TRIALS AND TRAILS by Jim Halverson ***Guest Post - Spotlight - Giveaway***

Trials and Trails 


Jim Halverson

Category: Adult Fiction, 276 pages
Genre: Western, Historical Fiction
Publisher: Gail Force Publishing
Release date: January 2019
Tour dates: March 4 to 29, 2019
Content Rating: PG (The only "bad" word is the phrase "shit for brains" and it is used a single time. No sex scenes)

With a past of slavery and compliance, LeRoy has learned to pick his battles carefully. Johnny B, a quick-tempered Sioux, is still learning to control his anger. When dangerous circumstances bond them together, the pair learn to navigate Reconstruction Era America and all its prejudices. They save an innocent man from hanging, reunite two old friends, assist in an honorable death for an elder Indian, and discover their worth as they steadily assimilate self-respect into their lives.

From Jim Halverson’s debut novel comes a tale of adventure, purpose, and the pursuit of self-actualization. Cowboys and psychology ride hand in hand, traveling a journey from living life on the edge to finding a place of belonging, joy, vulnerability, and distinction. Through trials along their trails, LeRoy and Johnny B transform people they meet, brand the world a better place, and reap the benefits.

To read reviews, please follow the tour on Jim Halverson's page on iRead Book Tours.

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Guest Post

Are we still living in Post-Reconstruction America?

by Jim Halverson

At the end of the Reconstruction era, after 1870, the American West suffered from greed, hate, and the economic collapse of 1873. The great expanses of unspoiled landscapes, geologic wonders, wild rivers, and unsettled territories could still be found by men and women willing to enter the untamed land. The great buffalo herds disappeared, although small herds continued to roam in ever smaller areas. Beavers, river otters, suffered the same fate of the buffalo. Elk, antelope, big horn sheep, bears, and deer fared better, but their numbers also decreased. Change was the only constant. The Emancipation Proclamation had been signed, the 14th, 15th, and 16th amendments to the constitution were the law of the land, several treaties had been negotiated between the U.S. Government and Native American Indian tribes, and a railroad connected the nation.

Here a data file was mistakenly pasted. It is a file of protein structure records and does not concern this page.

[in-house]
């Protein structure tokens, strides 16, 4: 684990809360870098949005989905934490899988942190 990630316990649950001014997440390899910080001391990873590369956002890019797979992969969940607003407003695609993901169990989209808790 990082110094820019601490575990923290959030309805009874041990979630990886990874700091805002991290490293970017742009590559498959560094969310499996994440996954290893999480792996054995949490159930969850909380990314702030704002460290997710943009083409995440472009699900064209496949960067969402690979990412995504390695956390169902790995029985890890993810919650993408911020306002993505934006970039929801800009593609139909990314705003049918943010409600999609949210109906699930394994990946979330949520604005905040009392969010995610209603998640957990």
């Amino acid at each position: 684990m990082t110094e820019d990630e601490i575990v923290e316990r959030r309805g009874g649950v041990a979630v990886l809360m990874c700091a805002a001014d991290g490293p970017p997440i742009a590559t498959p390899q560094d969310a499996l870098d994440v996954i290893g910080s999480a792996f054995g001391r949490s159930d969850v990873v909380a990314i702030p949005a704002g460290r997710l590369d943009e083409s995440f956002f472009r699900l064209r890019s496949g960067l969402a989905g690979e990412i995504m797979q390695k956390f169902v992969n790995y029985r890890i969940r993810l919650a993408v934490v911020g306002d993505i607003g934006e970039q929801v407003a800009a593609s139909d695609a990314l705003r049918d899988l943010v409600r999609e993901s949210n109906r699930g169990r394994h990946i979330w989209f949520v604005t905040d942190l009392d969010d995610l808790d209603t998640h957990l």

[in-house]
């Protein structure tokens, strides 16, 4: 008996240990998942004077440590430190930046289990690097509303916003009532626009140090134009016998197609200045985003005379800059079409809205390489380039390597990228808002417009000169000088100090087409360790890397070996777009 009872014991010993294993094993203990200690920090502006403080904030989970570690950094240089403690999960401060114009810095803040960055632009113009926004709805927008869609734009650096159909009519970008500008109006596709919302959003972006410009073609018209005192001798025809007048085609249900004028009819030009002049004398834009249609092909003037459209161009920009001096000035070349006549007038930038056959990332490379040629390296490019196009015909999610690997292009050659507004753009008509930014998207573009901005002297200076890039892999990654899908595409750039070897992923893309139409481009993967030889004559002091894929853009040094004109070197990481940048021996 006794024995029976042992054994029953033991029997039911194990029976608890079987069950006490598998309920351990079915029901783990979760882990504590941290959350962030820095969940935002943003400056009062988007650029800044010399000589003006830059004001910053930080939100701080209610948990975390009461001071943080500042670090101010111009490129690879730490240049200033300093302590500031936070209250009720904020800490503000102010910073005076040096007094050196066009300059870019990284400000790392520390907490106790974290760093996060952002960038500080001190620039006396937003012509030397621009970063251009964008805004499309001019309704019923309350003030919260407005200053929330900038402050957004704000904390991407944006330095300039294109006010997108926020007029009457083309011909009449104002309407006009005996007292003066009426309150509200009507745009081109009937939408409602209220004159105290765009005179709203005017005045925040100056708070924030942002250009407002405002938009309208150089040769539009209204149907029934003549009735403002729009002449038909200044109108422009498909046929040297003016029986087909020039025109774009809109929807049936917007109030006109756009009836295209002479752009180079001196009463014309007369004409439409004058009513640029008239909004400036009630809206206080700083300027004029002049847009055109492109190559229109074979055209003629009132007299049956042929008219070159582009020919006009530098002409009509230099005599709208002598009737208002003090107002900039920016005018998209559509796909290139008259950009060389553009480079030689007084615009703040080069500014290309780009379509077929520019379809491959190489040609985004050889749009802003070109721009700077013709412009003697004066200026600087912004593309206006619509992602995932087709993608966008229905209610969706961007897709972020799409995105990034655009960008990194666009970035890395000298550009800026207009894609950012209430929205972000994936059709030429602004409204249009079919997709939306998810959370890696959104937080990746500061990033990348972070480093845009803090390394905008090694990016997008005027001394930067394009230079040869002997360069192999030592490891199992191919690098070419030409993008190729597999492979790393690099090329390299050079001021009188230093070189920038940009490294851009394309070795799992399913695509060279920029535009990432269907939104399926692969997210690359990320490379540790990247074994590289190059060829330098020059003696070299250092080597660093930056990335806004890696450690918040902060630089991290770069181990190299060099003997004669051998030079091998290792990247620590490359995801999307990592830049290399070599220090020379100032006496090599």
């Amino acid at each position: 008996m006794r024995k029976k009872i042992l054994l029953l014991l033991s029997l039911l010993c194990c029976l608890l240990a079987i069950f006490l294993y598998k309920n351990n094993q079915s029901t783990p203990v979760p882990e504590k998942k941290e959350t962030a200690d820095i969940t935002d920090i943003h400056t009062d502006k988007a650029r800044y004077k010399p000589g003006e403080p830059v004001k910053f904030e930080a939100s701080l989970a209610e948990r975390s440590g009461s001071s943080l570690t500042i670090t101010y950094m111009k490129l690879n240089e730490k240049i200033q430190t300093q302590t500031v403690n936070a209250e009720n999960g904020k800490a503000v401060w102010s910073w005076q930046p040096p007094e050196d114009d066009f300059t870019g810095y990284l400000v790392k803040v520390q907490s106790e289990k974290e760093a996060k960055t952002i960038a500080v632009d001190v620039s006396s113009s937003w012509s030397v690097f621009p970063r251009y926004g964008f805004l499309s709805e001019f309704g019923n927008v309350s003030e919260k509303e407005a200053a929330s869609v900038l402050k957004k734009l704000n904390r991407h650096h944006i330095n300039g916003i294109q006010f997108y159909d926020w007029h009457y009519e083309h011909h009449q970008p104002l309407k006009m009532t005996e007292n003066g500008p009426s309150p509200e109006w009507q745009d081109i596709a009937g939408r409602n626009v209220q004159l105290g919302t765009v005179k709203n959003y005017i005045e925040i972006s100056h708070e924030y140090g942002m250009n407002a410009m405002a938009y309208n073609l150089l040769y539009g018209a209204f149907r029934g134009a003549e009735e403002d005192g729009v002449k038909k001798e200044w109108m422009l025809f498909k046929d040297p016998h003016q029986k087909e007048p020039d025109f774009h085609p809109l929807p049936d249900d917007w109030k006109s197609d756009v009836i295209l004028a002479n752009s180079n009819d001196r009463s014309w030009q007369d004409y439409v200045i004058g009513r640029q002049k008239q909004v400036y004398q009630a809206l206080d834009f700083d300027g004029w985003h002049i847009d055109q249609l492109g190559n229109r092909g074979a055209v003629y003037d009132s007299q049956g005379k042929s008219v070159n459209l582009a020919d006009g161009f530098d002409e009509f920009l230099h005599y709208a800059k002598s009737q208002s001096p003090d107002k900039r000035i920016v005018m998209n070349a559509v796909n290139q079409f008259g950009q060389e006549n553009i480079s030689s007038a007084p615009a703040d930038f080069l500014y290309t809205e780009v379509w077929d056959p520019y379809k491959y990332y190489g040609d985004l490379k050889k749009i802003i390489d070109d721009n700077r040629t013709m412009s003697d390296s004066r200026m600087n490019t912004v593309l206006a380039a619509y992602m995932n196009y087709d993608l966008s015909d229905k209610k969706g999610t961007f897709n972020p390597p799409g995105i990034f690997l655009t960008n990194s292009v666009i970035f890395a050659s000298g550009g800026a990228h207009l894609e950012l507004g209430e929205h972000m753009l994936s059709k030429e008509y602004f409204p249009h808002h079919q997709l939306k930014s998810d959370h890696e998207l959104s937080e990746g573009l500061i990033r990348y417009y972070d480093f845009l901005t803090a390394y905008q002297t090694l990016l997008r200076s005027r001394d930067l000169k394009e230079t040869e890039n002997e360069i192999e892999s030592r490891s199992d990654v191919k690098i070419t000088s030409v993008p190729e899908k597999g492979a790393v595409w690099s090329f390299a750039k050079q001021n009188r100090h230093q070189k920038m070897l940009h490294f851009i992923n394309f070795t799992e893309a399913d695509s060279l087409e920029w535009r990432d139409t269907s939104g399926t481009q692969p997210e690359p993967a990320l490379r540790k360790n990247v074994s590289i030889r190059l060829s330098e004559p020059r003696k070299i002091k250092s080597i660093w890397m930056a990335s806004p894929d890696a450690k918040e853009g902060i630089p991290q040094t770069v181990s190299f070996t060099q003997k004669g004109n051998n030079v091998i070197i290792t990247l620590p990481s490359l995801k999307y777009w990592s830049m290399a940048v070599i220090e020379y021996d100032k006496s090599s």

So, to the uninitiated and uninformed, the West should have been a great opportunity for people of color. But, there was more at work. A racist president, Andrew Johnson, apathy in the northern states, the rise of groups like the Ku Klux Klan and the Knights of White Camellia all created an atmosphere that slowed and eventually halted all interest, effort, and money needed to finish Lincoln’s work.

The Colfax Massacre in 1873 typified the horror of the time. When Black voters in Colfax, Louisiana won the election for the Republicans, armed white democrats decided to take back the Colfax Parrish Courthouse from the black and white officeholders. When the smoke cleared, three white people and one hundred fifty Blacks were dead. Jim Crow laws were being written and imposed. Few former slaves had options, and many were economically forced into sharecropping because the cotton fields still needed tending. Even that refuge proved devastating because the Blacks had no recourse when they were cheated and defrauded out of their rightful shares.

Native Americans suffered equally. The Dakota War of 1862 foretold the Native Americans’ plight on the plains. Native Americans fought to uphold established treaties, always with bad endings. The Indian Appropriations Act of 1871 made it easier for the Federal Government to appropriate land previously owned by Native Americans. The greed of the westward expansion continued to provoke incidents that led to proclamations like General William Sherman’s1866 call for “at least ten Indians are to be killed for each white life lost.” Distrust and hatred eventually led to Custer’s last stand in 1876 and the Wounded Knee Massacre in 1890. Even California was not immune to Native American massacres. In 1873 General Canby’s death sparked the Modoc Indian war.

During the post reconstruction era, a volatile mix of unemployed northern emigrants and economically displaced white southerners moved into the unsettled West. Discharged civil war soldiers, many of whom almost certainly suffered from what is now known as post traumatic stress disorder, brought their guns. Imagine men with guns, mental disorders, and minimal law enforcement. That was the recipe for cattle rustlers, bank robbers, train robbers, gun fighters, and vigilante committees.

Meet the Author:

Jim Halverson grew up in the rural, gold-mining town of Mokelumne Hill, CA and received his MBA from Golden Gate University. He spent part of his life on a ranch and is an avid student of psychology. He recognizes the struggles of all men and women seeking equality and respect. Jim and his wife, Gail, spend their time traveling from their small farm in Forestville, CA.

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